“I shall need to buy more candles”, Willie thought to himself, as he waited for the ink to dry on his latest letter to his brother James. Night had fallen by the time Willie finished writing. Five pages lay before him, spread out one page at a time on the small pine cut table he often used as a desk. By the candles flickering light he scrutinized the ink on the pages closely. “Dry enough I suppose” he said out loud. “Not the driest place to be anyway in the hold of a packet ship or schooner as I remember”. He cracked a wry smile. The envelope was robin’s egg blue in colour and small, about 3 ½ inches long by 2 inches wide. Willie judged its size and began to fold the pages of the letter. The blue envelope would be packet freight and make its way back home to Willie’s brother in Glasgow. A small packet, Willie thought, small enough to fit into a well dressed man’s breast pocket or the hip pocket of a fashionable waistcoat asiding a fob. As he fumbled with the fifth page to make it fit the blue envelope, Willie recalled the words he wrote to his brother this day of March, 1857.
PKT Letter, postmarked, March 23, 1857
……”Dear Brother, I have heard that the latest surveyed lands 20 or 30 miles east of my present location have yielded about 50 bushels of wheat over the season. The land is cleared quickly and the settlers there have chopped about 6 acres this past winter per claim and are busy adding more, which they wish to get done before the spring work begins. Last years chopping is all logged and burnt off except for a few scattered logs. I admit to certain privations which have left me most challenged in my current circumstance, as the land I now call home is largely unbroken forest, in the place called “Maitland Hills”, which is only now steadily being accepting of new settlers”.
In the 1850’s mail between Britain and the new world took months to reach their destinations. Letters to be dispatched across the Atlantic were termed packet letters postmarked PKT. The port of departure was often Liverpool, the port city known for its industriousness and for its transportation linkages to the new world. (today graciously remembered by references to the ‘Three Graces’ – The Cunard Building, The Royal Liver Building and the Port of Liverpool Building). After slow passage across the Atlantic the letter was carried westward to Quebec City to reach Toronto in a week or 10 days, Canada West or (South Western Ontario) later still. As mail was charged for according to weight, letters were generally written in very small script on one side of a piece of paper, which turned sideways was again written on and still further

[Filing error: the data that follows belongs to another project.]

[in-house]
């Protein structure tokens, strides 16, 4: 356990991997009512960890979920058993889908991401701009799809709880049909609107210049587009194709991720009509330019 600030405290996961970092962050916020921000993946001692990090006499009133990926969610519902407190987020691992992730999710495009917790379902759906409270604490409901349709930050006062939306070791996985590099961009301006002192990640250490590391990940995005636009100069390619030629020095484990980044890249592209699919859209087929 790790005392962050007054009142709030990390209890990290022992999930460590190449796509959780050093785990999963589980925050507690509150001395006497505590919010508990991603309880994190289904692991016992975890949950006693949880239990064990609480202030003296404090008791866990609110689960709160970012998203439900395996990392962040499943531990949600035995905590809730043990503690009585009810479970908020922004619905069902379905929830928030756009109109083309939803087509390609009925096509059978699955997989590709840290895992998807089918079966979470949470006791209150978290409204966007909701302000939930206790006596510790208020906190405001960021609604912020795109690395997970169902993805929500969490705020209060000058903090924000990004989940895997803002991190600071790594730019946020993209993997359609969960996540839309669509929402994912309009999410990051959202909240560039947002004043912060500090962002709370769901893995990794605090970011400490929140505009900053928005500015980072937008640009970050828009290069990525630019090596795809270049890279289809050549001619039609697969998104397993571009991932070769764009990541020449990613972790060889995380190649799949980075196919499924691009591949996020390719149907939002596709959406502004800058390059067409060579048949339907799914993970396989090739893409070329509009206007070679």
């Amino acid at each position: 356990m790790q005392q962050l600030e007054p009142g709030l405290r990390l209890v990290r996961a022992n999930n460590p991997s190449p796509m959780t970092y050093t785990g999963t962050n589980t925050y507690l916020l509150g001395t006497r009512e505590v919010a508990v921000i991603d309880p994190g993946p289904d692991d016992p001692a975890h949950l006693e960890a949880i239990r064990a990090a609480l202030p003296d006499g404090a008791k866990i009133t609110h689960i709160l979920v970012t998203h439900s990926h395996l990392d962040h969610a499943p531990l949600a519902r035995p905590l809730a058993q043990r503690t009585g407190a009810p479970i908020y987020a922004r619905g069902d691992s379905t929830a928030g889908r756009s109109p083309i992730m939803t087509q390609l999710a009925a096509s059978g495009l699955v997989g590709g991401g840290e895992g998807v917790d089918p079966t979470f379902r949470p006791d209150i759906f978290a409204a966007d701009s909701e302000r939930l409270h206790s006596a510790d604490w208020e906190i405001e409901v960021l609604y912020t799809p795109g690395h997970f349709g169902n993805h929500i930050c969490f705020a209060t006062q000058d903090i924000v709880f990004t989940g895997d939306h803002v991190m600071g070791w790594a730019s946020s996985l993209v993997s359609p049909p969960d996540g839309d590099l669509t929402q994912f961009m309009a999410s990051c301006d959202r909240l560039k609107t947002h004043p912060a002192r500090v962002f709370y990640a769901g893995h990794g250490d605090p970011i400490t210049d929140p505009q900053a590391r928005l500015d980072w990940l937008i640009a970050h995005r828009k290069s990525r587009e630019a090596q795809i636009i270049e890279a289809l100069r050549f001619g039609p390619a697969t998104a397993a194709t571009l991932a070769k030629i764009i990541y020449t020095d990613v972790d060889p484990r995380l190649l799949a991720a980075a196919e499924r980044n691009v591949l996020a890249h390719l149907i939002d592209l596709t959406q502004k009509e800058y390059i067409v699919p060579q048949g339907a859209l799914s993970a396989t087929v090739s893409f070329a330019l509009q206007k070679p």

re-orientated to allow cross-wise news to be written. This cross-wise frugality made the contents of the letter difficult to decipher at times. It was only when every possible inch of space had been written upon was the sheet considered completed and was then often folded in the shape of an envelope or inserted into a sizably small envelope. When postage was paid in advance it was noted by the Postmaster of the letter, or otherwise the recipient must pay to take possession.
In “Maitland Hills” or Mount Forest, the original post office was part of the first store which was constructed north of the South Saugeen River. The building constructed of board and frame was built on lot 26 on the south side of Main at Queen Street. The post office opened on June 1, 1853, later than Arthur, October 6, 1847, but earlier than North Arthur (Kenilworth) which opened February 6th, 1857. The Mount Forest post office was managed by the following postmasters J. McDonald 1853-1855, FH McDonald 1855-1859, Dr. Samuel Dunbar 1859-1862, Thos J. Smith 1862-1920 and Miss Mabel Church Smith 1921-1949. Local residents’ letters could be found waiting from Ireland, Scotland and England or more domestic locations such as Toronto or Syndeham. Also could be found copies of newspapers waiting to be read and further re-read before being passed along to others to enjoy. Management of the postal service was taken over by the Canadian Provisional Government in 1851. Mail reached Grey County once or sometimes twice a week. No longer relying on the trusted traveller to deliver mail along the way, now regular couriers were engaged. As roads improved and horse drawn vehicles became more abundant these mail couriers became part of a formal postal system residing in permanent structures many of which today are now heritage buildings.